Journal of Psychology and Cognition

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Short Communication - Journal of Psychology and Cognition (2021) Volume 6, Issue 9

Unequal parental treatment, narcissism and sibling relationships

Sowmya Vennam*

Department of Pharmacy, Jawaharlal Nehru Technological University, Telangana, India

*Corresponding Author:
Sowmya Vennam
Department of Pharmaceutics
Osmania University, Hyderabad
Telangana, India
E-mail: [email protected]

Accepted on September 20, 2021

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Short Communication

Individual experiences of differential parenting techniques within the family have been recognised as one of the elements that influence the character of sibling relationships. Differential parenting refers to how parents treat one child differently than how they treat their other children in the household. Differential parenting that is viewed as legitimate by children, based on the children's varied needs and responsive to their developmental differences, may not have the same emotional consequences as parental behaviour that is perceived as unjust and persistently "one-sided." Parental favouritism is more likely to be associated with the latter parenting approaches. The negative impacts of differential parenting on the quality of the sibling relationship are exacerbated by the child's perception of differential parenting techniques as unjust and inequitable. Differential treatment of siblings by parents has been speculated to lead to differences in the quality of sibling relationships and to produce negative in them by producing feelings of rivalry, wrath, and mistrust. Being the nonpreferred kid, according to Garcia, Shaw, Winslow, and Yaggi (2000) [1], increases a child's conflict with siblings during childhood.

Boll, Ferring, and Filipp (2003) [2] found that an individual's experienced relationship with a sibling was best when both were treated equally and declined with growing favouritism or disfavoritism. They surveyed 1,020 adults between the ages of 40 and 54 years. The preferred sibling is more prone to feel guilty about or scorn for the disfavored brother or sister, who, in turn, is more likely to feel angry, resentful, and jealous of the favoured sibling (Angel, 2006; Brody, 1998) [3,4]. Disparities in parents' affection and warmth toward different children in the family, as well as differences in how restrictive and punitive parents are toward each child, have been shown to degrade the quality of sibling relationships during childhood and adolescence, and to provoke hostile, coercive, and frequent conflict between siblings. Rauer and Volling (2007) [5] found that parental differential love was substantially linked to emotions of jealously toward one's sibling in a study of 200 young people aged 18–22 years.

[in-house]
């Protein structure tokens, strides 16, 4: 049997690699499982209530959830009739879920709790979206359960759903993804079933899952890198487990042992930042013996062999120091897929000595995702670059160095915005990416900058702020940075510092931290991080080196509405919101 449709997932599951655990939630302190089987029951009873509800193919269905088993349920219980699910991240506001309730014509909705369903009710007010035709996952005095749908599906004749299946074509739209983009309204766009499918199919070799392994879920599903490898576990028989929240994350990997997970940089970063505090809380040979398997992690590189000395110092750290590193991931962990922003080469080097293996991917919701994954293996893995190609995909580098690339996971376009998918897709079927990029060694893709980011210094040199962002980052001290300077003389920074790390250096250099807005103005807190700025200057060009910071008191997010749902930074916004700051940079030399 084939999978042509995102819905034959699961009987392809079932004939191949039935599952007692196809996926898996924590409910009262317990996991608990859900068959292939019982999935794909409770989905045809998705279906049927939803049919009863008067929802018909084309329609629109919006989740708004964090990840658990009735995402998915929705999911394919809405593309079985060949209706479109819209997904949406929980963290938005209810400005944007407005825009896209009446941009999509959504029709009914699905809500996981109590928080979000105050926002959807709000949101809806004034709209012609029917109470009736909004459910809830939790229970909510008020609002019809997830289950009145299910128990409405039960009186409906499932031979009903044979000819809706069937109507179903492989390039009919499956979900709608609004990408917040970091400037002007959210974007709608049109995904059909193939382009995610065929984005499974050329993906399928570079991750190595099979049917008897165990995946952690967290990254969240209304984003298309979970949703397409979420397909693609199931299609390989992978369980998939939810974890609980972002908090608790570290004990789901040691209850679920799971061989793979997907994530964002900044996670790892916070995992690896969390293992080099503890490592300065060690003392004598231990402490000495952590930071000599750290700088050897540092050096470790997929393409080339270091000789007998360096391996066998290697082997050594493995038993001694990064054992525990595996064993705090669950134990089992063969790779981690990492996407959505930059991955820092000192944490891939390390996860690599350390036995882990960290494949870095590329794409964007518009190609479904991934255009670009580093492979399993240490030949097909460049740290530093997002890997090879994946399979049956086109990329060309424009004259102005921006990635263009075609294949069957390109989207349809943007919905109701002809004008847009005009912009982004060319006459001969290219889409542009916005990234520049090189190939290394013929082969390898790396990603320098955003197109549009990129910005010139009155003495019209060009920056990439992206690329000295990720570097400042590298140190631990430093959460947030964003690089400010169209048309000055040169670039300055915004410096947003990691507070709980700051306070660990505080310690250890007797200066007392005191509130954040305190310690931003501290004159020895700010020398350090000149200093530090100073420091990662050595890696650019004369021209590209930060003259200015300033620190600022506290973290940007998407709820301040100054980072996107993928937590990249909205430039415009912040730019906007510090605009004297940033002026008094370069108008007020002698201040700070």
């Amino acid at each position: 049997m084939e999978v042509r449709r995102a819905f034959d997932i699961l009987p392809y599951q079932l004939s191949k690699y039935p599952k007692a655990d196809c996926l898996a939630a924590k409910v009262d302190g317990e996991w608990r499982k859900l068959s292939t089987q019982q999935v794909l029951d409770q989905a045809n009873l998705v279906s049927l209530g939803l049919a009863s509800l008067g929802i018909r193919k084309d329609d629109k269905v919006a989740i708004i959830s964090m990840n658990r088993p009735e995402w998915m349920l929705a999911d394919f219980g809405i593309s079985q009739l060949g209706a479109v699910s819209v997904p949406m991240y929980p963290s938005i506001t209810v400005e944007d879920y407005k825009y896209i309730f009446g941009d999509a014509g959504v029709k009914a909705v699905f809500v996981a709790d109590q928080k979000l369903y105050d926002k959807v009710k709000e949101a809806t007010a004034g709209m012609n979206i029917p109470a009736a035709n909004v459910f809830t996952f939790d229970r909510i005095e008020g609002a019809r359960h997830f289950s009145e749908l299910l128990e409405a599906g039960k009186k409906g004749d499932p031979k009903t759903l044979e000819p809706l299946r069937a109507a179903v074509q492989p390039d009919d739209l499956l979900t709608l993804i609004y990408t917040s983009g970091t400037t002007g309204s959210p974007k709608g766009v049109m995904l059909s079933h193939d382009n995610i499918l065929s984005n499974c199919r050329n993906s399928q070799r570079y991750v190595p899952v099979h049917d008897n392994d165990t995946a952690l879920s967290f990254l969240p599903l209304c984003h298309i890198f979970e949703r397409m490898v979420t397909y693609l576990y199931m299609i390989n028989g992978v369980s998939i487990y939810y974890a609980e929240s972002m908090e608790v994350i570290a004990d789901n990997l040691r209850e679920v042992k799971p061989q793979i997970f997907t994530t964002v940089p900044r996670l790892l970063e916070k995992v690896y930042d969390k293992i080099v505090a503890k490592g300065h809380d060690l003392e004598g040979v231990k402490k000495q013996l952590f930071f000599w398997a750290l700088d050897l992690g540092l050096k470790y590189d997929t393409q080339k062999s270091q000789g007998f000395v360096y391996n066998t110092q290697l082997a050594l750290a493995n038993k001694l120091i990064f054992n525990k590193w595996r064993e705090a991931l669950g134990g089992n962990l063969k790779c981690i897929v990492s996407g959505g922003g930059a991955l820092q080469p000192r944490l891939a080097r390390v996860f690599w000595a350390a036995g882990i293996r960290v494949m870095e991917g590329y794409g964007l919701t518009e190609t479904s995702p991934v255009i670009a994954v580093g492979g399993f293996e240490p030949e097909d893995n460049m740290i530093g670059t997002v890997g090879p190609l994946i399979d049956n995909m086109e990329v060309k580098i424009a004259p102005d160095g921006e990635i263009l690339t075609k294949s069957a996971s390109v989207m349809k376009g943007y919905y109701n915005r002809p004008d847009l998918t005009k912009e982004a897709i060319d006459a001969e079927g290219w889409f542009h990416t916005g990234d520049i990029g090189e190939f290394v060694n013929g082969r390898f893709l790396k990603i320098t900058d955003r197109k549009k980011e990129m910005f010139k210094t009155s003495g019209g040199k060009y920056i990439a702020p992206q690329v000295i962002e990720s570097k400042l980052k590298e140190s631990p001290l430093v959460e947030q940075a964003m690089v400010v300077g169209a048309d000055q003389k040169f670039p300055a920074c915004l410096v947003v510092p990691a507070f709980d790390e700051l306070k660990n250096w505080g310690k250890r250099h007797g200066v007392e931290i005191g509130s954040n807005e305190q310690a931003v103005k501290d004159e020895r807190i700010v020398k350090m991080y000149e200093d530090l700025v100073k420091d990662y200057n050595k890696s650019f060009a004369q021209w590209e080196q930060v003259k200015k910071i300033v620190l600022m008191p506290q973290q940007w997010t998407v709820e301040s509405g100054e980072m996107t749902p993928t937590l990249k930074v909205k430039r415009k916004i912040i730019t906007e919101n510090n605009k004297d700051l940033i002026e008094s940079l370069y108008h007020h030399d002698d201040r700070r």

Perceptions of being treated unjustly by parents and of being the outcast kid may follow a person throughout adolescence and adulthood. When parents' behaviours are aimed unequally toward their children, studies on sibling relationships in adolescence have been reported as being more unfavourable. Receiving less parental attention or more harsh discipline than one's sibling may result in low self-esteem, behavioural difficulties, or unhappy sibling relationships. According to research, uneven parental treatment impacts siblings' psychological functioning and generates conflict in their relationships (in young adulthood).

The current research is based on an object-relations family approach, which assumes that sibling relationships in young adulthood are derived from internal representations of each sibling's experiences with their parents, as well as perceptions of differential parental care and attitude toward each sibling. Early interactions with parents and siblings are thought to be important in the development of later adult personality, which impacts subsequent interpersonal relationships. In young adulthood, these internalised familial experiences express themselves in everyday relationships between siblings.

Siblings' opinions of themselves are influenced by their parents' treatment of them differently. Variations in parental differential treatment, according to Sheehan and Noller (2002) [6], explain adolescents' individual differences in self- and otherperceptions. When a kid perceives parental partiality, he or she may feel inferior, angry, and sad, as well as ugly and inept. The favoured kid, on the other hand, may experience both good (e.g., more security and love) and negative (e.g., sibling jealousy and higher parental duty) effects as a result of parental favouritism. Thus, whether one is the favoured kid or the nonfavored child, parental favouritism appears to be linked to one's self-perception and to be pathogenic for both parents and children (as found among college students; Zervas & Sherman, 1994) [7].

References

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